Risa spiral staircase by Tron Meyer features fanning timber steps
Norwegian architect Tron Meyer has designed a spiral staircase made entirely from laminated wood carved into curving steps that optimise the space for walking on (+ slideshow).
Tron Meyer's Risa staircase rethinks a familiar architectural feature as an engineered product, manufactured from a single material and designed to offer a sustainable alternative to more standard designs.
"Spiral staircases today are mostly made in concrete or steel, so it was interesting for us to ask how it would work as a construction in wood, contrary to a wooden surface on a steel or concrete stair," Meyer told Dezeen.
Referencing Norway's heritage of building in wood, the staircase is produced from cross-laminated timber that is layered and milled into precise profiles using computer-controlled machinery.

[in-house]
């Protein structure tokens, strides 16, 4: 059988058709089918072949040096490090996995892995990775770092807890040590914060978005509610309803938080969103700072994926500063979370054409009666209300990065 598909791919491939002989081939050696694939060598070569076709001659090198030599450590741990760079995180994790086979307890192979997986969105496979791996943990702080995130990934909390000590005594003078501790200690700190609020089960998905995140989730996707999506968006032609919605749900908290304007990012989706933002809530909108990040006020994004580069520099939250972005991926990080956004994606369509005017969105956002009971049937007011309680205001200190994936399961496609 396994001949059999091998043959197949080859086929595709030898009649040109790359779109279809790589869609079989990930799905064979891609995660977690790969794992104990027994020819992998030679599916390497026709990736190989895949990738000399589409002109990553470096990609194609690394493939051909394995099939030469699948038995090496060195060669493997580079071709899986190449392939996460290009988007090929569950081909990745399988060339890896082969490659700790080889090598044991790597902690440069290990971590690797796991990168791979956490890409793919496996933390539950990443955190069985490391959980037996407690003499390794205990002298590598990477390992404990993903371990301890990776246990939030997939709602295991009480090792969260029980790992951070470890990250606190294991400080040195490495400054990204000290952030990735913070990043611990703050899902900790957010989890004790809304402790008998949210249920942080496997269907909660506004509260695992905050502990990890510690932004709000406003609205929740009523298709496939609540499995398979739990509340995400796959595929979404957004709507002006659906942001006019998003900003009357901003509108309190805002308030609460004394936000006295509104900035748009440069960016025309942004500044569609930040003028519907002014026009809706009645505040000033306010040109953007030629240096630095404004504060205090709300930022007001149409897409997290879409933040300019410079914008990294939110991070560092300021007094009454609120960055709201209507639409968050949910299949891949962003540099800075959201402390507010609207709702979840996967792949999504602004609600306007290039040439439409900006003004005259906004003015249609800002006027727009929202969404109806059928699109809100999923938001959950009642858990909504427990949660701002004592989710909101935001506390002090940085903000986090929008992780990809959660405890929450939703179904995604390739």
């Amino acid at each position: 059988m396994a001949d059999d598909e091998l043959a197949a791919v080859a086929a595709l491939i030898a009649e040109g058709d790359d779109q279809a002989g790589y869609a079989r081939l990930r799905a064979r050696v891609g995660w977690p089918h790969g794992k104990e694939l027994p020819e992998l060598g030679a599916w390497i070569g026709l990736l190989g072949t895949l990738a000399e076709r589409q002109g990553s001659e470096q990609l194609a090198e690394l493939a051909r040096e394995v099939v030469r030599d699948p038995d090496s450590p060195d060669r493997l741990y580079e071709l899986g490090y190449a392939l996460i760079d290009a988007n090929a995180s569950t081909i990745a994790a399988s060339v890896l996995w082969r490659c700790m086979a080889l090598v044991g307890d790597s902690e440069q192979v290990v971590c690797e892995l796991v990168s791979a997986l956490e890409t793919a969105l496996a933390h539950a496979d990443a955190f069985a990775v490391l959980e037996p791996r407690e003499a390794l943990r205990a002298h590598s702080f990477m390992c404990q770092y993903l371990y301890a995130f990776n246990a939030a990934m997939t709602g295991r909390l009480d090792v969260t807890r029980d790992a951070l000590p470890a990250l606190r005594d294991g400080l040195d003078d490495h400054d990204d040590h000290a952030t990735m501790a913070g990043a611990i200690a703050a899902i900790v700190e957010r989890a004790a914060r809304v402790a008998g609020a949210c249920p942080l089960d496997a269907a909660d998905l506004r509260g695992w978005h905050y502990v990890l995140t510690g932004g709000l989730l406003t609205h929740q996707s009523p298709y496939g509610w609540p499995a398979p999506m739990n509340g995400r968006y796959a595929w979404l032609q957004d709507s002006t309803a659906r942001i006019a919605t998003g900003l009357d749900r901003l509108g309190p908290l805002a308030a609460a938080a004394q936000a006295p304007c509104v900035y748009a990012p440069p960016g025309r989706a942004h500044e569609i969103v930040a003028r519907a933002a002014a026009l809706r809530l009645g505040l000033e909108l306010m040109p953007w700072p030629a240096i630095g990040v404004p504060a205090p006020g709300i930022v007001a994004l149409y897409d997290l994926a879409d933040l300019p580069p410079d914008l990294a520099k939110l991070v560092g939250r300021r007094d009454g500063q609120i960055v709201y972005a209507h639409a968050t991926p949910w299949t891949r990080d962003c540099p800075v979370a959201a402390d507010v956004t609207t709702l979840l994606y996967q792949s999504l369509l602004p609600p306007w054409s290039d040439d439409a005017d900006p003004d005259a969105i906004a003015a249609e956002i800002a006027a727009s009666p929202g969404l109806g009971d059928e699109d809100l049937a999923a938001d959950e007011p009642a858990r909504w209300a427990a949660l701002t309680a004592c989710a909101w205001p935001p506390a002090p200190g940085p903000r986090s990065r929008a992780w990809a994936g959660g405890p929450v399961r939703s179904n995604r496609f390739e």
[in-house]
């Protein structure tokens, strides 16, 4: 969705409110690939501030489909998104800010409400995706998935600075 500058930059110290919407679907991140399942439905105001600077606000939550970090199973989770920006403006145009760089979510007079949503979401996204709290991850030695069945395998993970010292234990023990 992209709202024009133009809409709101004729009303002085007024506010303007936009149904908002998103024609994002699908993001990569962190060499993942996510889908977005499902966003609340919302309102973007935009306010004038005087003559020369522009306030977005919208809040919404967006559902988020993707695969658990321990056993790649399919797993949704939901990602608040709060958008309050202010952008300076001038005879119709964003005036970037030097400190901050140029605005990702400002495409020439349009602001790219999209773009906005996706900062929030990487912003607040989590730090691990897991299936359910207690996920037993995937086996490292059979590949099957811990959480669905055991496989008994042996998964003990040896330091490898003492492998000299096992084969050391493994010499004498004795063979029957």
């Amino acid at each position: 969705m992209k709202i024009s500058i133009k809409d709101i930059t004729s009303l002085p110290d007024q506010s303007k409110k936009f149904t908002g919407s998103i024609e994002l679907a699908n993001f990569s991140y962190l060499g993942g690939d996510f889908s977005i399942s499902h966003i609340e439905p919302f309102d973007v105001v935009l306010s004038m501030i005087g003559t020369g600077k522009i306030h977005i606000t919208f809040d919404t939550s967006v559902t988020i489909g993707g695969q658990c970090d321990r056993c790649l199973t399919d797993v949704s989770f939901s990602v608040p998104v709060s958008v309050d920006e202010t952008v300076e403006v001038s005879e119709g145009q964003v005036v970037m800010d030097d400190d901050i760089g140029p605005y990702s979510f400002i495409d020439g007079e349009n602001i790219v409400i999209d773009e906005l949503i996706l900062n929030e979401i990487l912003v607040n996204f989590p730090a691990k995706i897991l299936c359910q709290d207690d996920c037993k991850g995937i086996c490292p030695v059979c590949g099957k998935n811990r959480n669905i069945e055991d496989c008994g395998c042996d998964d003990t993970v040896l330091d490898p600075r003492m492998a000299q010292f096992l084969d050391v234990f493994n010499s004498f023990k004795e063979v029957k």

Three of these sections combine to make each step, with the lower layers carved in a concave shape that increases the surface area of the tread close to the central column.
"We looked at conventions like the narrow part of the step along the core, and asked us how we could make it into a valuable part of our design," explained Meyer.
"The staircase becomes a balanced dialogue between absolute needs of function and an optimal construction using wood."
As well as increasing the area for walking on, removing curved sections from the lower profiles reduces the weight of the structure and the amount of material used.
The layered formation of the steps creates the impression of a solid cylindrical column at the centre of the structure.
Steps fan out from the core, with their uniform undersides producing a sculptural surface of ribbed layers.
The staircase is designed and distributed by the architect's company Risa Meyer, and is produced in Norway from locally sourced timber to allow the entire process to be streamlined and sustainably managed.
Risa can be specified in pine, spruce, ash and oak and is assembled on site from standard pieces in configurations that can be customised to the spatial requirements.
"We chose materials that combine strength, surface and colours that meet our standards of quality," added Meyer.
"To us, wood is a kind of magical material with a great variation of qualities, grown straight from the ground."
Photography is by Rumi Baumann.